Amy sketched an airy gesture with her water bottle. “So ask him out.”
“I did, very subtly, and he was not-so-subtly not interested.” Savannah sighed, indulged the disappointment a moment, then shrugged. “It’s okay. I’m sure there are other eligible men in this forsaken place.”
“A coffee shop and a decent grocery store, remember?” Amy’s brown eyes gleamed with a familiar teasing light. “Somewhere here there is one eligible man who’d be thrilled to date an independent professional woman who admits to liking sex.”
Savannah rolled her eyes.
“I could have Rob find you one.” The eagerness of having a new plan to execute suffused Amy’s voice. “There has to be somebody he works with that—”
“Uh, no.” As much as she loved her brother-in-law and actually respected his opinion, he owed her some major payback for the hell she’d given him over a certain ER visit a couple years back. She was not providing him that opportunity. “I’ll just look where most women do. You know, bars, grocery stores, and church.”
Well, maybe not church, since her idea of a relationship no longer involved happily ever after. She didn’t need to get tangled up with a guy who wanted vows and forever-and-always. Friendly companionship and a little hot sex—that was all she needed. Besides, to look for a man at church, one had to actually go to church, which she hadn’t done in well over two years. She didn’t intend to get tangled up with that either.
Their conversation shifted to other topics—work, their parents, Amy and Rob’s nearly yearlong adoption process—as they wrapped up the last block of their walk. Amy wrangled a promise for Savannah to come cook with her one night later in the week, and they parted with a hug despite being sticky and too warm. The Adirondack chair next to Emmett’s door sat empty, his curtains drawn, even though a now-familiar Ford truck sat in the spot assigned to his apartment.
Inside her still-new home, the blessed flow of air conditioning greeted Savannah. She glanced at the kitchen and headed straight for the shower. Cooking was not on her menu tonight. She stripped off her athletic wear while the water warmed. Pondering takeout versus trying a new restaurant, she stepped beneath the spray. The little retro diner a couple of blocks away looked cute and interesting. She’d try that, maybe pick up a movie from the rental kiosk outside the drugstore on her way home. No romantic comedies, no romantic tragedies…nothing romantic, period.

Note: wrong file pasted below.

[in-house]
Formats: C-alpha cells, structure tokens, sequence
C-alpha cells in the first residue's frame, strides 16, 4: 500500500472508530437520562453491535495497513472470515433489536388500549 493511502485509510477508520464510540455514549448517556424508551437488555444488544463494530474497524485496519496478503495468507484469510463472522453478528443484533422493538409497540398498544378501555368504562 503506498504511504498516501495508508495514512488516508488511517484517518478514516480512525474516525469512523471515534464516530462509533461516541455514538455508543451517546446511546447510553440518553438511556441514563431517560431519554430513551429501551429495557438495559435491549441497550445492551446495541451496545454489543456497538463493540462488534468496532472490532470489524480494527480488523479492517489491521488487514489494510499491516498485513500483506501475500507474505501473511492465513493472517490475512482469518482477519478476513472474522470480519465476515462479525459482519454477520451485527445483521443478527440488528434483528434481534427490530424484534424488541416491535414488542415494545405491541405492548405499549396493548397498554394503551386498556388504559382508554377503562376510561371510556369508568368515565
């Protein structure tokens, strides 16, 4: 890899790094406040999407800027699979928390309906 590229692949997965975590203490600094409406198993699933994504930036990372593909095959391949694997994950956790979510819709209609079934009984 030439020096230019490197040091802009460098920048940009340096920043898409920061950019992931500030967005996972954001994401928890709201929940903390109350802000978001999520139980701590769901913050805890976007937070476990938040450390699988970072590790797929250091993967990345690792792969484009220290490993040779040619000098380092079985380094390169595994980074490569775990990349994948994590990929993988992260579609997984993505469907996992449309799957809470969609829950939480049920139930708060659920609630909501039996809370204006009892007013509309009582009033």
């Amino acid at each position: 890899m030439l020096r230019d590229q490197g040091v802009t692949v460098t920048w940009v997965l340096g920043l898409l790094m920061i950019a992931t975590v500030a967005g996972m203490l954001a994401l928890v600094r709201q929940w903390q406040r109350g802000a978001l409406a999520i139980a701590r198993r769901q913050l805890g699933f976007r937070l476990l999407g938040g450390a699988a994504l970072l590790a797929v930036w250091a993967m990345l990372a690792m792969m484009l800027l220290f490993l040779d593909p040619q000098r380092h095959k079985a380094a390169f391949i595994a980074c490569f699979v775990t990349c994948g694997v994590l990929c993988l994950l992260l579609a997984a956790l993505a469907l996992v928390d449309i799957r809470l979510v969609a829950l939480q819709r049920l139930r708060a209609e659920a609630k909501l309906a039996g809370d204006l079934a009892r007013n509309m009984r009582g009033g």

Shower over, she left her face bare except for moisturizer, a smudge of eyeliner, and a quick coat of mascara. She half-dried her hair and pulled it into the messy twist she preferred when in the ER. Dressed in cuffed boyfriend jeans and a black T-shirt, she considered sparkly flat sandals versus the sexy black pumps she’d bought on her last girls’ day with her mom and sister. She reached for the heels because, dammit, she’d been dying to wear them and it wasn’t like they were appropriate footwear for the ER. She snagged her pearl studs from her small jewelry box and let a fingertip trail for only a moment over the sparkling diamond solitaire nestled in the blue velvet. On a deep breath, she closed the lid before she slung her leather bag on her shoulder and headed out.
She swung the front door open to find herself face-to-face with Emmett. Her heart thudded hard with surprise, and her breath whooshed out. His blue eyes widened, and she laughed, a hand to her chest. “Oh, dear God, you startled me.”